Ms. Morgen is an expert writer. Her characters are well-rounded and believable, and her love scenes hot and beautifully-written. I really felt like I was living in Ivy’s skin – and I liked the fact that she frustrated me by being so good, because that kept me reading. And Cam was sexy and dominant without being a jerk or creepy. He was also really smart and driven. I wanted him to take care of me, too 😀
The plot is exquisitely suspenseful, and never tiresome. She keeps the pace going, while still setting beautiful scenes.
My favorite part was the antagonist: the villain here was a nuanced character. I understood why they did what they did on a very human level, even though it was completely evil. This wasn’t a blindly, mindlessly horrible antagonist: it was a real person, who did some crazy and terrible things. I see so little of very human, realistic villains in books, and so it makes me giddy when I find one.
My only complaint with this book was that the San Francisco she described didn’t catch the vibe of the San Francisco I know. Also, some of the nuances and procedural issues with regard to the courts and jails were iffy (though these vary through jurisdictions) but I’m just being a nerd here—none of this will bother most anyone else, and didn’t truly affect my enjoyment of the story.
I highly recommend this one for those who love romantic suspense and good, hot love scenes.
her life was to teach, but then it all fell apart…
When Rory Clark disappears from UCLA after a lengthy online relationship with a
“catfish” pretending to be Ivy, the sassy former model turned
kindergarten teacher is forced to dive headfirst into the mystery in order to
clear her name. The catfishing phenomenon meets good, old-fashioned police work
when Cameron Lewis, a bossy San Francisco detective with a dominant streak,
offers to help her uncover the awful truth about her stolen identity and Rory’s
They’ve barely scratched the
surface when Ivy is charged with a murder she swears she didn’t commit.
As the evidence against her piles up and the intense attraction between her and
Cameron deepens, Ivy wants nothing more than to lean on the tattooed detective.
He’s already seen her at her worse. Now she has to find the courage to trust
him with her heart. But how can she when she’s terrified doing so will
ruin his career?
Her greatest fear becomes
reality when the ugly truth is revealed and their lives come tumbling down
Betrayed by the one person she never suspected, Ivy makes a reckless decision
that puts her in the sights of a murderer and jeopardizes Cameron’s career. He
will do whatever it takes to save the woman he loves…even if that means
becoming a killer himself.
Will he be
able to reach her before it’s too late, or will Rory’s catfish take more than
just one life?
All Over You is a
completely standalone sister novel to the All
Falls Down duo, intended for
readers aged 18 and over.
Detective Lewis says, leaning against the doorjamb with a cup of coffee in each
hand and a smirk on his face. He’s dressed casually today, in jeans and a dark
t-shirt. His tattoos once again peek from beneath his sleeves. He’s foregone
shaving. The scruff on his face makes him even hotter than usual. He’s all
rough and rugged, and what is he doing here?
are you doing here?”
his head back and laughs at me, the wicked sound making my belly flip.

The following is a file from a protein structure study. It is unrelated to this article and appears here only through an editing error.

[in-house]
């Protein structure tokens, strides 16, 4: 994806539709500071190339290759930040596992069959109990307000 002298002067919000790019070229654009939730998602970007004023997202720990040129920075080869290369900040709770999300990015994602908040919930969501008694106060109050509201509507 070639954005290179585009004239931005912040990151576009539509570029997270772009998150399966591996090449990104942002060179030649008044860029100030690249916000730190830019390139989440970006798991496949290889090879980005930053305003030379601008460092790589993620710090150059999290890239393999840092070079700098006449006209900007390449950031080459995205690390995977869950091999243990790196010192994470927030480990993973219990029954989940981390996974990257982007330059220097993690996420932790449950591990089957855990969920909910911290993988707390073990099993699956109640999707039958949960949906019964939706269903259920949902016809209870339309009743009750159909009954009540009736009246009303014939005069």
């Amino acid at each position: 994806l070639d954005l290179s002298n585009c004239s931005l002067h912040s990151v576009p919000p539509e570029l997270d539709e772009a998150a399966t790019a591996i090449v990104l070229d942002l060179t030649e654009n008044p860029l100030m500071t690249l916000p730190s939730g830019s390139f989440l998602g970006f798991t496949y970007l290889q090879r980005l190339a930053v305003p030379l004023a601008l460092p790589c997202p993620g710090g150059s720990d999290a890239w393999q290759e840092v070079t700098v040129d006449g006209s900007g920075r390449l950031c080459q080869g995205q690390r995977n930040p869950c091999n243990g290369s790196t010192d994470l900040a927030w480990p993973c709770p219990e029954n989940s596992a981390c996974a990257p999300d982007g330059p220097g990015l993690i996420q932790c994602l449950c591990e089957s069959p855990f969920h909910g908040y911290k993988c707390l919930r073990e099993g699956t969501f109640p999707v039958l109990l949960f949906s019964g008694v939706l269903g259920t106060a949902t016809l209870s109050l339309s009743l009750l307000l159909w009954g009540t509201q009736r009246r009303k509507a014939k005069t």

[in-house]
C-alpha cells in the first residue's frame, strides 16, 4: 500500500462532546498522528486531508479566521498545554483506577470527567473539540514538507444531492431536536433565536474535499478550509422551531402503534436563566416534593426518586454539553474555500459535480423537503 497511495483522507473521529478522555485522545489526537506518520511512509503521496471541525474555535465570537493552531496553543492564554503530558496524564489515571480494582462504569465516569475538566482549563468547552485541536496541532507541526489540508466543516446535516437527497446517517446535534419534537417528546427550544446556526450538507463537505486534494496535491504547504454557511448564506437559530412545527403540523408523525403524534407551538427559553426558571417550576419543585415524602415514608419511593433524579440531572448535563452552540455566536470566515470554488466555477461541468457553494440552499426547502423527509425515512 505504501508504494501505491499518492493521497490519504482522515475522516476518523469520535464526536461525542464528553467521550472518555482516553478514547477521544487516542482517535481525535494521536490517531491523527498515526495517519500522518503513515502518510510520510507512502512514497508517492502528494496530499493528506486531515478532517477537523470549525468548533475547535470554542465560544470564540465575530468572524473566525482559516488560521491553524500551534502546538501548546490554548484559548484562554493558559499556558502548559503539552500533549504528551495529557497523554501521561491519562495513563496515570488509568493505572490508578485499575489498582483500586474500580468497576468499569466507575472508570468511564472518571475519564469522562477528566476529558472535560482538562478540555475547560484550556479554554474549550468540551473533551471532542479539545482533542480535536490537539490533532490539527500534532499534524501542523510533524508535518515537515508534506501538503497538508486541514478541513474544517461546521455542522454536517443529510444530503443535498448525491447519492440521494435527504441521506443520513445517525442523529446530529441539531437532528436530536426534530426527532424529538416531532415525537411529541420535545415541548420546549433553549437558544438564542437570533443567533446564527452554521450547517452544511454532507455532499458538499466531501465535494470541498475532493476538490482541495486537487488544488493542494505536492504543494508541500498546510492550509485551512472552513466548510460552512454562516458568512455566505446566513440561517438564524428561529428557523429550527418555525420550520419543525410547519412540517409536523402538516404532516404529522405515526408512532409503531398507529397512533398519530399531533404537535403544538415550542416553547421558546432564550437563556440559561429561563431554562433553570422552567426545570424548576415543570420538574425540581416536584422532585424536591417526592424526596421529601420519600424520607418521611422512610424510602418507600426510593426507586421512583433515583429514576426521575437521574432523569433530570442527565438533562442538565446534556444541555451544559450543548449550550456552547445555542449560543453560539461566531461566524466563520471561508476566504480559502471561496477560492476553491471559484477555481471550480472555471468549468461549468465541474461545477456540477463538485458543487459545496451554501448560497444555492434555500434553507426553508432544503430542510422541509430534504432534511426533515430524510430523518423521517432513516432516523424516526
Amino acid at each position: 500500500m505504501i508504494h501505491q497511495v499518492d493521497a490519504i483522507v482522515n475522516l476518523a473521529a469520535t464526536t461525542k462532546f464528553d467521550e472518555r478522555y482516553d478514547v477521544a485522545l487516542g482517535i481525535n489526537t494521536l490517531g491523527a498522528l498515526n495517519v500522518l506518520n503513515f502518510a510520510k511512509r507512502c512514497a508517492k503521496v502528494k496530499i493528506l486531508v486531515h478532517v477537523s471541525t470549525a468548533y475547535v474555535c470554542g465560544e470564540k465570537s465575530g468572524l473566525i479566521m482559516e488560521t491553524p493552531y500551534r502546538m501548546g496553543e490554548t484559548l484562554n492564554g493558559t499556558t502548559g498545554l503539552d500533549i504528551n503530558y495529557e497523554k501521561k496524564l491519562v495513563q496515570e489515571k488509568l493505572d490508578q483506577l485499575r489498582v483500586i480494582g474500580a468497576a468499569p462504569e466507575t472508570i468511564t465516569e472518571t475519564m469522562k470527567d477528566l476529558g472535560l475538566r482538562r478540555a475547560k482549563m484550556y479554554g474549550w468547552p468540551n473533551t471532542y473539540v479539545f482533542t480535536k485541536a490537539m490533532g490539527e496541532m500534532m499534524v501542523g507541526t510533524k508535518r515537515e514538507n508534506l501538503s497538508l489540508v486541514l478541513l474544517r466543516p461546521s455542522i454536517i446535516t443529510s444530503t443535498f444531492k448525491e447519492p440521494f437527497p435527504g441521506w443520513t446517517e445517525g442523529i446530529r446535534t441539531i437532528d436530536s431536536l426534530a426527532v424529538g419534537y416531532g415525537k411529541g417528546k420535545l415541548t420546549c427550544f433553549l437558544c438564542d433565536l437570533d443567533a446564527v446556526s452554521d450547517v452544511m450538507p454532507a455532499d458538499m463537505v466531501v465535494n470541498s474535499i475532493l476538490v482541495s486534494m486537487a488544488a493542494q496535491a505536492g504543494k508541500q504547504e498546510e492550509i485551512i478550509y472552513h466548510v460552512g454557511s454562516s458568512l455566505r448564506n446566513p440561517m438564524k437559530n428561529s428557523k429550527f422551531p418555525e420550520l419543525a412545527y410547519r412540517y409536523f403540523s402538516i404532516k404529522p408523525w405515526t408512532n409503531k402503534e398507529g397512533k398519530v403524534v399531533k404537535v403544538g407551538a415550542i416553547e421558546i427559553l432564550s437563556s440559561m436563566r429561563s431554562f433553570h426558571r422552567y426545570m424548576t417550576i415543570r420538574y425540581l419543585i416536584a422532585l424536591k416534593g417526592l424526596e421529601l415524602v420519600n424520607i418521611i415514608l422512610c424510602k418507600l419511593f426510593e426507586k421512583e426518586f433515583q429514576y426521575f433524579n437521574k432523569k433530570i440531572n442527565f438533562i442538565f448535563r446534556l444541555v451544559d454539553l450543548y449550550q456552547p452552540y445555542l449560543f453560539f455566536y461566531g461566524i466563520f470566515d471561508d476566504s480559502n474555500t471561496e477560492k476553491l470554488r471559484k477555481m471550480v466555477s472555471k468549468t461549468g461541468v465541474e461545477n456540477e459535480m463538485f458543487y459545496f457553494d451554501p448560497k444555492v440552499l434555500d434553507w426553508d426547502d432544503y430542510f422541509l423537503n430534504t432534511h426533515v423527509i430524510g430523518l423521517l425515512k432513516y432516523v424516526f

can decide if I’m offended he’s laughing at me, confused that he’s here, or
happy to see him again, he straightens up and holds out a cup of coffee like a
sure how you take it,” he says, his hungry gaze running up and down my
body. Desire flares in his eyes as he takes in my tank top and tiny shorts,
turning them that same dark, stormy gray from yesterday. “But I’m thinking
you got about as much sleep as I did last night, so it’s strong.”
proffered coffee, gaping at him.
gonna invite me in?” He cocks a brow at me, smirking again.
think I needed to,” I grumble, lifting the cup to my nose and inhaling the
rich scent. “You didn’t wait around for an invite yesterday.”
his eyes on me, clearly not amused by the sarcastic edge to my comment, but I’m
not nearly awake enough to heed the warning inherent in that look.
Detective Lewis,” I enthuse loudly, holding the door open wide for him and
rolling my eyes. “Come on in.”
inside, crowding me even though there’s plenty of room for him to go around me.
My nipples immediately pucker as his scent wraps around me. God, why does he
have to smell so divine? I can’t deal with him smelling that good this early in
the morning, especially not with those tattoos on display.
closer, until he’s right up in my personal space, his breath washing across the
side of my neck. “Dreamed about that smart mouth all night,” he
mutters right beside my ear. “So don’t fuck with me if you don’t want me
giving you something to fill it with, kitten.”
rolls down my spine, and a little whimper escapes my lips.
if he’s satisfied by my reaction and steps away, giving me room to pull the
door closed. I take a moment to turn the deadbolt, trying to marshal my
thoughts before I face him again.
he so fascinated with my mouth and filling it?
in the heart of Arkansas with her childhood sweetheart/husband of twelve years,
and their five furry minions. When not writing, she spends her time hiking,
reading, volunteering, causing mischief, and building a Spork army. Ayden
graduated summa cum laude with her Bachelor of Science degree in
Criminal Justice and Forensic Psychology in 2009 before going on to complete
her graduate degree in CJ and Law. She currently puts her education to use in
the social services and CJ field.
Ayden also writes Young and New Adult fantasy under the penname A.K. Morgen.